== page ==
Federal judge convicts Missoula man of firearms crimes in trial
For Immediate Release
U.S. Attorney's Office, District of Montana
MISSOULA — A federal judge today convicted a Missoula man on multiple firearms crimes after presiding in a bench trial, U.S. Attorney Jesse Laslovich said.
U.S. District Judge Dana L. Christensen found Michael Blake DeFrance, 29, guilty on all counts charged in a second superseding indictment, including prohibited person in possession of a firearm and three counts of false statement during a firearms transaction. The trial began on April 26 and concluded the next day.
DeFrance faces a maximum of 10 years in prison, a $250,000 fine and three years of supervised release on each count. Sentencing was set for Sept. 21. DeFrance was released pending further proceedings.
“These verdicts are victories for Montana women, domestic partners, and families. The verdicts show that those like DeFrance who illegally possess firearms despite having been convicted of a domestic violence crime and make false statements on firearms forms so he could obtain guns at a pawn shop will be held accountable for their actions. I thank Assistant U.S. Attorneys Jennifer S. Clark and Timothy J. Racicot, along with the FBI, for their extraordinarily hard work on this case,” U.S. Attorney Laslovich said.
In court documents and at trial, the government alleged that on June 27, 2018, a Missoula Police Department detective located a Smith and Wesson .357-caliber revolver and a box of .357-caliber ammunition in the console of DeFrance’s truck. Two .22-caliber rifles were located under the back seat. On Oct. 2, 2018, law enforcement executed a search warrant on DeFrance’s residence and located a .357-caliber revolver on a desk by the front door. The detective recognized this gun as the revolver DeFrance had in his truck in June. DeFrance also had two rifles in his bedroom. When asked if he knew he was not supposed to have guns, DeFrance replied, “I was never clear on that.”
The government further alleged that in May 2013, DeFrance was sentenced for partner or family member assault on Jermain Charlo in Sanders County. A justice of the peace presided over DeFrance’s change of plea hearing and imposed sentence. DeFrance signed a waiver of rights form in which he acknowledged his rights, which included – on a list of possible consequences of pleading guilty – the loss of firearms rights. The same form contained space for DeFrance to explain the basis for his guilty plea, and his form stated, “On 4-14-2013, in Sanders County I caused bodily injury to my girlfriend.”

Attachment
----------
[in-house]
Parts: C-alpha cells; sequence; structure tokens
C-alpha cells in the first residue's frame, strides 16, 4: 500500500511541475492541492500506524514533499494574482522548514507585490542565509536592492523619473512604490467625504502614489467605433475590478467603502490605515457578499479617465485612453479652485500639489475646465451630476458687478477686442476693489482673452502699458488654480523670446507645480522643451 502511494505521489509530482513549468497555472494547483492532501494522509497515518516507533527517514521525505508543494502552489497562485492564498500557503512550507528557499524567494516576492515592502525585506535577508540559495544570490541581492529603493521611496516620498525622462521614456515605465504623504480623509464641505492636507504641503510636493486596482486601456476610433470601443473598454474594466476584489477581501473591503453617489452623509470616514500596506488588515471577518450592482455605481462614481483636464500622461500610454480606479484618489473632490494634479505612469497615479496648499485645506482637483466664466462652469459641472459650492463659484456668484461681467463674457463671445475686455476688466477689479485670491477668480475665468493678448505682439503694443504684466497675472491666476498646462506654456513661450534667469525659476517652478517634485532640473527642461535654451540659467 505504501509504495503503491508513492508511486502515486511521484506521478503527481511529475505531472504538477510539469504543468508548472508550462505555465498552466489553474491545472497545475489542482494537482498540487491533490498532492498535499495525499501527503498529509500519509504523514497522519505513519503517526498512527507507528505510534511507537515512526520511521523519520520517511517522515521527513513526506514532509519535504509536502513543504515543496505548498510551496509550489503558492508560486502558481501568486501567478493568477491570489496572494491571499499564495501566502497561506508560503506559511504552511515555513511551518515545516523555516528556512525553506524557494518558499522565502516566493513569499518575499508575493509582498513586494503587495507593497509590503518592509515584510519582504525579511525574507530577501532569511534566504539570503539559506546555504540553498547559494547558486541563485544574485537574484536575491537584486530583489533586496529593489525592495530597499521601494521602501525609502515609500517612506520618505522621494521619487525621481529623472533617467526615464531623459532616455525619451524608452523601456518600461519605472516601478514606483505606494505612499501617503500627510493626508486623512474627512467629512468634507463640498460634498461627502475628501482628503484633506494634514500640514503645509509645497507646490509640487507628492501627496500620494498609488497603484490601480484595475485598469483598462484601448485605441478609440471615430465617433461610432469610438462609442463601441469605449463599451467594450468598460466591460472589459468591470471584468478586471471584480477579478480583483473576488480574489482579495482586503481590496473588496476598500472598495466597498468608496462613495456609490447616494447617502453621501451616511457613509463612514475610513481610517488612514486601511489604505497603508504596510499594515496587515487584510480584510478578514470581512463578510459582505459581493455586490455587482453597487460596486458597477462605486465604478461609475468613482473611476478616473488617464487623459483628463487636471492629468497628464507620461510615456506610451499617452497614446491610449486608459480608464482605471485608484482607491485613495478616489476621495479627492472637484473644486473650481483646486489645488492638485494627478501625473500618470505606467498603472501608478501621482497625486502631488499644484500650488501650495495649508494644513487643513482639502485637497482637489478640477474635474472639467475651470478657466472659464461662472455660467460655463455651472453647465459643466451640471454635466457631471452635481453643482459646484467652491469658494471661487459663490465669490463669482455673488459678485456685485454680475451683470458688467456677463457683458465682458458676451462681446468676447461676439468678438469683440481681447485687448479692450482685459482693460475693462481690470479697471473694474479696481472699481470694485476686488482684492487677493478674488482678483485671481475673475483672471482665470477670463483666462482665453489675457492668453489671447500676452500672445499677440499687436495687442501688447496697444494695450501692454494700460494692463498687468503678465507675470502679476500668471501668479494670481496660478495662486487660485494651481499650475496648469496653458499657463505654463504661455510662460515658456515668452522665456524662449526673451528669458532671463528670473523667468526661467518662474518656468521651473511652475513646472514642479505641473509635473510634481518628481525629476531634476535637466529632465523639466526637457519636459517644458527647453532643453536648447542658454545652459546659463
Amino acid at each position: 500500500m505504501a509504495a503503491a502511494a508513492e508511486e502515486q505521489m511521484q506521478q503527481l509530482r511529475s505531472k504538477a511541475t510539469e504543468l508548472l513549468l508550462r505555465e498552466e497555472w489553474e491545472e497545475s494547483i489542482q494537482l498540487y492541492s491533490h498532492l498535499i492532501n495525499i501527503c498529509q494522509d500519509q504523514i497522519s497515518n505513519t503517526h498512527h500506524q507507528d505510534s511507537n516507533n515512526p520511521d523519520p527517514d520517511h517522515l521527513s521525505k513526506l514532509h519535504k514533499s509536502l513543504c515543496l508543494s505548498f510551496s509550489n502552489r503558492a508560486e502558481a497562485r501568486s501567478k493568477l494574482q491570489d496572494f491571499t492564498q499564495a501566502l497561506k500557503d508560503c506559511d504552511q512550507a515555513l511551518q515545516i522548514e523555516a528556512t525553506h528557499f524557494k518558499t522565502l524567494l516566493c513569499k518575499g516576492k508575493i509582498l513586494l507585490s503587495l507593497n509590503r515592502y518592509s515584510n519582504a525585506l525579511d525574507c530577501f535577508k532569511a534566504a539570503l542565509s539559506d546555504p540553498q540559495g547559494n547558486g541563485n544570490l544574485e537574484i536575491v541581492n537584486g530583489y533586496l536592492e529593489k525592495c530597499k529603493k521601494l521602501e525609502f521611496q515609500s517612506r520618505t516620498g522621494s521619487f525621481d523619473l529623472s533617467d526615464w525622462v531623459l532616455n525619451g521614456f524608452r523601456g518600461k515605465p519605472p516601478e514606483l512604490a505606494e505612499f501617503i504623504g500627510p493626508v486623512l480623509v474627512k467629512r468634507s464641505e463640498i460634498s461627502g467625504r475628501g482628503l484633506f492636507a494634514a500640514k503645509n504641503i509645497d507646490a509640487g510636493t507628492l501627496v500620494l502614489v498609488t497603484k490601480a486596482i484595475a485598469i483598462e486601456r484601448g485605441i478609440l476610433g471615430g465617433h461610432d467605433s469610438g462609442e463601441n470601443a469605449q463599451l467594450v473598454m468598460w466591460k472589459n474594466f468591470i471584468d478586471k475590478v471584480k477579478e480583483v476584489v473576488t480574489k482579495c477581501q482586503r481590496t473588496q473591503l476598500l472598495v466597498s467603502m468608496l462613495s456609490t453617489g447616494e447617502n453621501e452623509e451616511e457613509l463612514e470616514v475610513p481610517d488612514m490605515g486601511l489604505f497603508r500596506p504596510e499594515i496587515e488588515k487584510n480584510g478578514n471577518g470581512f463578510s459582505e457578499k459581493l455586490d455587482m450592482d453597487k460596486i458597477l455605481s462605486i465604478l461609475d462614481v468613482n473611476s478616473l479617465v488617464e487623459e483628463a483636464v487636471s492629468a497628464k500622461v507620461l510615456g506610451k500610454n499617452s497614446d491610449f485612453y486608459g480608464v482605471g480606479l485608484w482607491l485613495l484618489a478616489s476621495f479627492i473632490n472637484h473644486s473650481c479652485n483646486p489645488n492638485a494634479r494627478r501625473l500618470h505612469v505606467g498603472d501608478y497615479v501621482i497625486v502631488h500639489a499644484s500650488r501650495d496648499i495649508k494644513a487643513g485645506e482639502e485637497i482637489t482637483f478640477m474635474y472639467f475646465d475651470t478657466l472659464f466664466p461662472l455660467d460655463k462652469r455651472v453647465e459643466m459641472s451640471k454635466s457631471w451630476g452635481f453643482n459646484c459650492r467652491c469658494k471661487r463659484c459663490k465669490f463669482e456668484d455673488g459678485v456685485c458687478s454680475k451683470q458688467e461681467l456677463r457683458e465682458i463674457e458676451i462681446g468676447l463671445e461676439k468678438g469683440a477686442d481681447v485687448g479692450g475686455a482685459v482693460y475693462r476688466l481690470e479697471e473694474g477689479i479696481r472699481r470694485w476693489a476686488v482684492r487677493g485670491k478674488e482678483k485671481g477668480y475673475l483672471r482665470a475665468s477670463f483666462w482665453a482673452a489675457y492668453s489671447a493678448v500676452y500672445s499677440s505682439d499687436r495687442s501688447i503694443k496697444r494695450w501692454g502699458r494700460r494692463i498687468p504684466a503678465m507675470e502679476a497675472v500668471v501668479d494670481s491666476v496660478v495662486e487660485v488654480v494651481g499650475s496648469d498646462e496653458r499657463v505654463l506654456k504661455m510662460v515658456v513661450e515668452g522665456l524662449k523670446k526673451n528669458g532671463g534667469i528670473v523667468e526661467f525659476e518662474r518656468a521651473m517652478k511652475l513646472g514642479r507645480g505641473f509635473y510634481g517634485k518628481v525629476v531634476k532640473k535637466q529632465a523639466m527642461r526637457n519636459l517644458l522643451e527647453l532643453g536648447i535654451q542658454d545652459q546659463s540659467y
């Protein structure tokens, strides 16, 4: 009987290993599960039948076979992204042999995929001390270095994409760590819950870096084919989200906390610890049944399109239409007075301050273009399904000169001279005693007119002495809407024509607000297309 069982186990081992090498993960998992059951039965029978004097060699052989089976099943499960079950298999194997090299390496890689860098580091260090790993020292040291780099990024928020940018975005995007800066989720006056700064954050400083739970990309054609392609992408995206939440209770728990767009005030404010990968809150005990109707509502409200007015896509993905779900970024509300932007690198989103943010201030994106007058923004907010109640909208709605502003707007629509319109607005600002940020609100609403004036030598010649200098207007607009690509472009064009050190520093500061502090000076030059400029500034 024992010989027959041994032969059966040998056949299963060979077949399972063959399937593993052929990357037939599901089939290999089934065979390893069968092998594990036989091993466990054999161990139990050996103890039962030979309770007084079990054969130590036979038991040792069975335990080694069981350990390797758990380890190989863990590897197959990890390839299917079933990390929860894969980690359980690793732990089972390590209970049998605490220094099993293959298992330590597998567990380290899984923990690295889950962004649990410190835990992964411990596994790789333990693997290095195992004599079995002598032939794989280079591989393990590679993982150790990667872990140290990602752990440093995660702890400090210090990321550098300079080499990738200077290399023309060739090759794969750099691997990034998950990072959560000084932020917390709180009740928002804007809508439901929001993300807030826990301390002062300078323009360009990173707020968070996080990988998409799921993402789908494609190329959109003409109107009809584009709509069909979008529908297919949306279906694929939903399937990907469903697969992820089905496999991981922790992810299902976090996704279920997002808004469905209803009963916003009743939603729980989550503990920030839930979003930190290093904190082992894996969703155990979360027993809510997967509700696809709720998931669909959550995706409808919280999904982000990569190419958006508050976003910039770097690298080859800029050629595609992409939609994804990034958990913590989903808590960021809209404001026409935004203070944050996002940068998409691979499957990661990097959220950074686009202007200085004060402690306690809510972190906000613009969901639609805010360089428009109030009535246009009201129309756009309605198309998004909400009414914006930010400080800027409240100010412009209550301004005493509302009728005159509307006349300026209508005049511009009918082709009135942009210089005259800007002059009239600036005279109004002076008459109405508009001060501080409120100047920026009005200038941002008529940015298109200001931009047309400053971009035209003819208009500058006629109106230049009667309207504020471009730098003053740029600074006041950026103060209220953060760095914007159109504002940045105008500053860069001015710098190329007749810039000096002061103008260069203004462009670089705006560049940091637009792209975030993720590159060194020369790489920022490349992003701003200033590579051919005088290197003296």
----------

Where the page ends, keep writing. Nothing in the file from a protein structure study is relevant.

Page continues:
In addition, the government alleged that on three occasions in 2018, DeFrance completed Bureau of Alcohol, Tobacco, Firearms and Explosives forms at a Missoula pawn shop in which he represented that he had not been convicted of a misdemeanor crime of domestic violence. Prior to and after the assault in 2013, Charlo stayed with DeFrance in a camper on property belonging to the DeFrance family. Charlo and DeFrance were in an intimate relationship.
The government alleged DeFrance was prohibited from possessing firearms because he had been convicted of misdemeanor domestic violence and that he knowingly made false written statements on three occasions in 2018 at a Missoula pawn shop in connection with his acquisition and attempted acquisition of three firearms.
Assistant U.S. Attorneys Jennifer S. Clark and Timothy J. Racicot prosecuted the case, which was investigated by the FBI.
This case is part of Project Safe Neighborhoods (PSN), a program bringing together all levels of law enforcement and the communities they serve to reduce violent crime and gun violence, and to make our neighborhoods safer for everyone. On May 26, 2021, the Department launched a violent crime reduction strategy strengthening PSN based on these core principles: fostering trust and legitimacy in our communities, supporting community-based organizations that help prevent violence from occurring in the first place, setting focused and strategic enforcement priorities, and measuring the results.
Clair Johnson Howard
Public Affairs Officer
Updated May 1, 2023
Project Safe Neighborhoods